Tomás Summers SandovalLatinos at the Golden Gate: Creating Community and Identity in San Francisco

University of North Carolina Press, 2013

by David-James Gonzales on July 26, 2015

Tomás Summers Sandoval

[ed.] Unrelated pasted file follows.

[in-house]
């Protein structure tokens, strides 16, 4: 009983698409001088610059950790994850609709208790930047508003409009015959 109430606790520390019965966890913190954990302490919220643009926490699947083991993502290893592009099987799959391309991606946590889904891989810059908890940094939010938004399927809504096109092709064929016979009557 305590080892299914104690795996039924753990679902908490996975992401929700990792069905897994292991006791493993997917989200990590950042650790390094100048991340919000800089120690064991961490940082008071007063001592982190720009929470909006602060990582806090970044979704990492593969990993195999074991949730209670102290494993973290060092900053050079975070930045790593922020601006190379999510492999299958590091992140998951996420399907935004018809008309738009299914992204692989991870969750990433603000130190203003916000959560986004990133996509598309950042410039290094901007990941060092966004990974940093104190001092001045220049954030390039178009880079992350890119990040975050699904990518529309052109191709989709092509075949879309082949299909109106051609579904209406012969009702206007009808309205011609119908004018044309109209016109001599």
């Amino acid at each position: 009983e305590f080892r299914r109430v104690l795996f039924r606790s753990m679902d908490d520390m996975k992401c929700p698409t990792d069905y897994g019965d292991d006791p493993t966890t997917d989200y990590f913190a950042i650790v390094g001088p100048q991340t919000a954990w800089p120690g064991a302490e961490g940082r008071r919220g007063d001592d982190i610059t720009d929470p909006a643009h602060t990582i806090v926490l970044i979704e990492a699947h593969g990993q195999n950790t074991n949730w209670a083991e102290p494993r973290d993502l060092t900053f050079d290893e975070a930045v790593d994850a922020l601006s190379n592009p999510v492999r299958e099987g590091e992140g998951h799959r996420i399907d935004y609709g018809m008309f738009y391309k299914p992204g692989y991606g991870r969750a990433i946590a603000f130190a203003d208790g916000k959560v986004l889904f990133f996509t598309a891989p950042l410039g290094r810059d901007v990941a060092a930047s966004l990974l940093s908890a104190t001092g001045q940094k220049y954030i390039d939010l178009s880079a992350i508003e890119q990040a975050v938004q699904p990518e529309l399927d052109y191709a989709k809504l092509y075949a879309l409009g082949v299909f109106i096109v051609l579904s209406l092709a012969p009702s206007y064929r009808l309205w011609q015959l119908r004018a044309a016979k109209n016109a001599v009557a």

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Since the mid-19th century, San Francisco (or Yerba Buena as it was known during the Spanish colonial period) has been considered a gateway city ideally situated along the western edge of the North American continent and central in the development of global trade, communication, and cultural exchange. Despite the city's early history as a Spanish colonial outpost, the historical record provides little mention of the region's historic Latina/o roots and character. Addressing this historical omission, Tomás Summers Sandoval, Professor of History and Chicana/o-Latina/o Studies at Pomona College in Claremont, CA, has written the first historical work chronicling the Latina/o experience in the formation and development of The City by the Bay. In Latinos at the Golden Gate: Creating Community and Identity in San Francisco (University of North Carolina Press, 2013) Summers Sandoval connects the migrations of various Latin American groups to San Francisco with successive waves of European imperialism along the Pacific Rim of North and South America. Developing alongside capitalist penetration into Central and South America from the California Gold Rush to the late-20th century, Latina/o migrations to the city have resulted in a multi-ethnic conglomeration of latinoamericanos. Focusing on how this diverse group created a sense of community and collective identity, Summers Sandoval argues that Latinas/os in San Francisco forged Latinidad (pan-ethnic solidarity) through the shared experiences of transnational migration, local discrimination, and political activism. Shedding new light on a key segment within the development of the cosmopolitan character and progressive politics of the city, Latinos at the Golden Gate fills a major gap in the history of San Francisco.

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